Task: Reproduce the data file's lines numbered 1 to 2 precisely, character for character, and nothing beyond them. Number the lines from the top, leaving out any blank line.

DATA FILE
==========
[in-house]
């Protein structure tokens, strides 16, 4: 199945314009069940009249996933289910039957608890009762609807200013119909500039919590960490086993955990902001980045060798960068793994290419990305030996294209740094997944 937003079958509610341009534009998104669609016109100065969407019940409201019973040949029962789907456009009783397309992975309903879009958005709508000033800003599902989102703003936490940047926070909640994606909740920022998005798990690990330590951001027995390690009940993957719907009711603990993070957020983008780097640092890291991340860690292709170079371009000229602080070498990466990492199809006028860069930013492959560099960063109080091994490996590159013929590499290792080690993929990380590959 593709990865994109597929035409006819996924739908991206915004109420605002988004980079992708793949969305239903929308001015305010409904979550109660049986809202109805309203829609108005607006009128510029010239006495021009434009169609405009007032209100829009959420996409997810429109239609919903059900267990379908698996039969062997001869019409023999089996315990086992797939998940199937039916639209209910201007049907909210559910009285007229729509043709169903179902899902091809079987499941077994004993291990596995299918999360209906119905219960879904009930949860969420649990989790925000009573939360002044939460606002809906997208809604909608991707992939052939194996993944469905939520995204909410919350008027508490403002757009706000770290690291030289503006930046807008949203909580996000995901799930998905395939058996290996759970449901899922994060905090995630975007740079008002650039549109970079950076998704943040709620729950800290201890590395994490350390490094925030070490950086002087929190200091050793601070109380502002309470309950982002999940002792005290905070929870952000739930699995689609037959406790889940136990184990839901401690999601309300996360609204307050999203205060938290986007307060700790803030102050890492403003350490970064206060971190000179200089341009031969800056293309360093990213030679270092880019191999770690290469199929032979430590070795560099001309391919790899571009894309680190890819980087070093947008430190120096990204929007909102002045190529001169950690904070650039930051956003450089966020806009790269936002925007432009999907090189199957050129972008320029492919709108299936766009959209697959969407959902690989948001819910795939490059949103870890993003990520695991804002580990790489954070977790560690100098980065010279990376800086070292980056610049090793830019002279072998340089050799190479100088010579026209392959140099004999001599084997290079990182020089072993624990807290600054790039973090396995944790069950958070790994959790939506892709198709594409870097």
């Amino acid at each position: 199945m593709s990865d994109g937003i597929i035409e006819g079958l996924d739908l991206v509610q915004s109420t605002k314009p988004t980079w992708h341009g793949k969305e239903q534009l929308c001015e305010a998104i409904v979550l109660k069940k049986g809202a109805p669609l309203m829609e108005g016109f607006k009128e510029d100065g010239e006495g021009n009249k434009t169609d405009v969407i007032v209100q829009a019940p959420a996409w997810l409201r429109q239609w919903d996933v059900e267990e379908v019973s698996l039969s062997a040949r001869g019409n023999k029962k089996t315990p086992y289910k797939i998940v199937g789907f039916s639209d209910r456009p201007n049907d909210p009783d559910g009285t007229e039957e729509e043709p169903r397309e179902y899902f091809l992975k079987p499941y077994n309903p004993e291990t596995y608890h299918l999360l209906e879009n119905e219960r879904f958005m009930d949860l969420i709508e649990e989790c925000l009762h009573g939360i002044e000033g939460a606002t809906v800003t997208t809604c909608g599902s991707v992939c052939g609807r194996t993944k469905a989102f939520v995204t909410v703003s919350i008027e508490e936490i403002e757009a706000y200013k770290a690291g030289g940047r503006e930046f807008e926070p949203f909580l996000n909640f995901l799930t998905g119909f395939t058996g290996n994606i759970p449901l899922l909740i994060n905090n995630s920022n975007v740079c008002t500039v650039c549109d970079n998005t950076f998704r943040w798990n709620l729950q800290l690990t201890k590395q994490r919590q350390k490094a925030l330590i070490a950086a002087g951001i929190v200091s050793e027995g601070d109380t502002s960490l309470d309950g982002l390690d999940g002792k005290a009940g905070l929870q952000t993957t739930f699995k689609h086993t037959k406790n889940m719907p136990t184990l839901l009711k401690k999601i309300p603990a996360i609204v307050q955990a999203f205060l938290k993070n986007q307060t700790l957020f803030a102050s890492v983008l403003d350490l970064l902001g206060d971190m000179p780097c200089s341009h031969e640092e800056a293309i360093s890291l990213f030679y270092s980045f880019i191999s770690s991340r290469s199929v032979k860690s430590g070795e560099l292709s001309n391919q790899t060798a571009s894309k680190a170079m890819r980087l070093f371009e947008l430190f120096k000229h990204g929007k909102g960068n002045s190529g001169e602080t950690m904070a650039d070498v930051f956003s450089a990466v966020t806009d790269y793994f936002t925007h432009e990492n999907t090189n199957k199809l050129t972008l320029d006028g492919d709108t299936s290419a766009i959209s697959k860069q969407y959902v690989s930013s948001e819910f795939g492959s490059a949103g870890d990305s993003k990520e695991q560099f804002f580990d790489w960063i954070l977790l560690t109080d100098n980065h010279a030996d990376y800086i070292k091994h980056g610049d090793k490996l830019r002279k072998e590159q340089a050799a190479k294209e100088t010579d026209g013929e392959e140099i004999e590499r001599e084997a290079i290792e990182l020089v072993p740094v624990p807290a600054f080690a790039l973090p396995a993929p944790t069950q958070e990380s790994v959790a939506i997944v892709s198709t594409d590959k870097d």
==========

[in-house]
């Protein structure tokens, strides 16, 4: 199945314009069940009249996933289910039957608890009762609807200013119909500039919590960490086993955990902001980045060798960068793994290419990305030996294209740094997944 937003079958509610341009534009998104669609016109100065969407019940409201019973040949029962789907456009009783397309992975309903879009958005709508000033800003599902989102703003936490940047926070909640994606909740920022998005798990690990330590951001027995390690009940993957719907009711603990993070957020983008780097640092890291991340860690292709170079371009000229602080070498990466990492199809006028860069930013492959560099960063109080091994490996590159013929590499290792080690993929990380590959 593709990865994109597929035409006819996924739908991206915004109420605002988004980079992708793949969305239903929308001015305010409904979550109660049986809202109805309203829609108005607006009128510029010239006495021009434009169609405009007032209100829009959420996409997810429109239609919903059900267990379908698996039969062997001869019409023999089996315990086992797939998940199937039916639209209910201007049907909210559910009285007229729509043709169903179902899902091809079987499941077994004993291990596995299918999360209906119905219960879904009930949860969420649990989790925000009573939360002044939460606002809906997208809604909608991707992939052939194996993944469905939520995204909410919350008027508490403002757009706000770290690291030289503006930046807008949203909580996000995901799930998905395939058996290996759970449901899922994060905090995630975007740079008002650039549109970079950076998704943040709620729950800290201890590395994490350390490094925030070490950086002087929190200091050793601070109380502002309470309950982002999940002792005290905070929870952000739930699995689609037959406790889940136990184990839901401690999601309300996360609204307050999203205060938290986007307060700790803030102050890492403003350490970064206060971190000179200089341009031969800056293309360093990213030679270092880019191999770690290469199929032979430590070795560099001309391919790899571009894309680190890819980087070093947008430190120096990204929007909102002045190529001169950690904070650039930051956003450089966020806009790269936002925007432009999907090189199957050129972008320029492919709108299936766009959209697959969407959902690989948001819910795939490059949103870890993003990520695991804002580990790489954070977790560690100098980065010279990376800086070292980056610049090793830019002279072998340089050799190479100088010579026209392959140099004999001599084997290079990182020089072993624990807290600054790039973090396995944790069950958070790994959790939506892709198709594409870097």